Classifying “Fantasy Island” into a genre quickly becomes a fool’s errand — and one roughly as unsatisfying as the film itself. With its Blumhouse pedigree front and center, this cinematic remake of the 1970s and ‘80s TV show imagines itself as a horror movie. But “Fantasy Island” lacks scares, thrills, gore and practically every marker of the genre.
It’s no comedy either, despite the best efforts of perennial on-screen dirtbag Ryan Hansen and would-be comic relief Jimmy O. Yang. There’s not enough emotion or stakes to qualify it as a drama. Instead, the movie can only be classified as something truly terrible, escaping any other categorization that would make it resemble an actual film.
The concept should work in theory: taking the creaky bones of the television series that aired before its young target demo was even born and twisting it to its darkest conclusion while filling it with lazy, winking allusions to a show they probably don’t know existed. An island that offers you your deepest desire isn’t only going to have people wishing for world peace; humans are often selfish beings, and what they truly hunger for is more likely to curdle in their stomachs than leave them satiated.
However, screenwriters Jeff Wadlow (who also directed), Chris Roach and Jillian Jacobs squander the solid premise, somehow simultaneously dumbing it down and overcomplicating it. This is a profoundly stupid movie at every point in its overlong 109 minutes, proffering what it thinks are revelations and shocks, but won’t be a surprise to anyone who has managed to stay awake.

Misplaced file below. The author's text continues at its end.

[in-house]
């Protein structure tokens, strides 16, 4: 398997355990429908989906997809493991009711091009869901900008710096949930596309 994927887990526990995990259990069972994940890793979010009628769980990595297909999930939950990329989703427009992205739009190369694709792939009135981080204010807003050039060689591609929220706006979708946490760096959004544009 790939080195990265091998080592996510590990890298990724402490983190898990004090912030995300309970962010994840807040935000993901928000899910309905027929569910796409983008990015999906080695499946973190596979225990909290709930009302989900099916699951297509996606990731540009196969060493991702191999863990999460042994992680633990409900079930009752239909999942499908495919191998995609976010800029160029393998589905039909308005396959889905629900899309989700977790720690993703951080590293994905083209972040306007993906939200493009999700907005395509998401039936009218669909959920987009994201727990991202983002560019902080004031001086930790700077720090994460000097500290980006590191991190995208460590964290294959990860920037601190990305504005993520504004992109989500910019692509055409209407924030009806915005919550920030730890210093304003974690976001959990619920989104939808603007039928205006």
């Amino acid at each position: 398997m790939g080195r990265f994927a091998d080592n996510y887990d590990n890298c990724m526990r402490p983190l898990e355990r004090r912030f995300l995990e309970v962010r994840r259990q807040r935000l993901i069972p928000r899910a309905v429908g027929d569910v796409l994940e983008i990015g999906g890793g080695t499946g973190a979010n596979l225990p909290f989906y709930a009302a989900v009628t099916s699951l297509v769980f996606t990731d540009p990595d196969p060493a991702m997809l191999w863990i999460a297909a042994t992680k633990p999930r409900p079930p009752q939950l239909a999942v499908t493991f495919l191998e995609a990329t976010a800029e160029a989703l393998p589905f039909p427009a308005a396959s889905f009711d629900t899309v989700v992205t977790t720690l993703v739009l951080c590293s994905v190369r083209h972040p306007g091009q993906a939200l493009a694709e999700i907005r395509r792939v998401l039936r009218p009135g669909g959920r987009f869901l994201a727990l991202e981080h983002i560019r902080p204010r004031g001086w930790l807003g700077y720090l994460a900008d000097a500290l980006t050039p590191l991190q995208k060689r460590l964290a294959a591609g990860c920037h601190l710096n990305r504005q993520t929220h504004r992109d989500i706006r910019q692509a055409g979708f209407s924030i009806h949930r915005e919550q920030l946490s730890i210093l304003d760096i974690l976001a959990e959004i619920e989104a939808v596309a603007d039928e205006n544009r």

Its story seems simple enough on the surface: a group of contest winners arrives on a remote island, where they learn that they will be able to experience their fantasies. (Hence, “Fantasy Island.”) There’s Melanie (Lucy Hale), a haunted young woman who wants revenge on Sloane (Portia Doubleday), the popular bully who made her school years miserable. Gwen (Maggie Q) aches for a second chance at a moment that would have changed her life. Meanwhile, Patrick (Austin Stowell) wants to be a soldier, though he never was able to enlist. Brothers — and bros — JD (Hansen) and Brax (Yang) just want to party together. Way to aim high, dudes.
So the mysterious Mr. Roarke (Michael Peña) and his assistant Julia (Parisa Fitz-Henley) work to give them what they want, but it’s unsurprisingly not what they expect. The island mutates their desires, and soon what seem like innocuous wishes have caused bloodshed — but only a little, because this is a PG-13 horror movie.
This isn’t Wadlow’s first time working with Blumhouse, but both “Fantasy Island” and his “Truth or Dare” are among the brand’s weakest films. Both are nonsense from a narrative standpoint and the worst examples of horror today; they each display a lack of thoughtfulness and an absence of any real terror. The script isn’t the only problem; the visuals are as dull as the rest of the proceedings, with some camera angles and cuts revealing a complete shortage of understanding of the medium.
Ultimately, a trip to “Fantasy Island” possesses all the value of a timeshare sales presentation without the free vacation — and it’s equally a scam. Anyone who watches the film will feel like just as big a sucker as its characters who initially think they’ve won when they arrive in paradise only to discover they’re actually in hell.
Rated: PG-13, for violence, terror, drug content, suggestive material and brief strong language
Running time: 1 hour, 49 minutes
Playing: In general release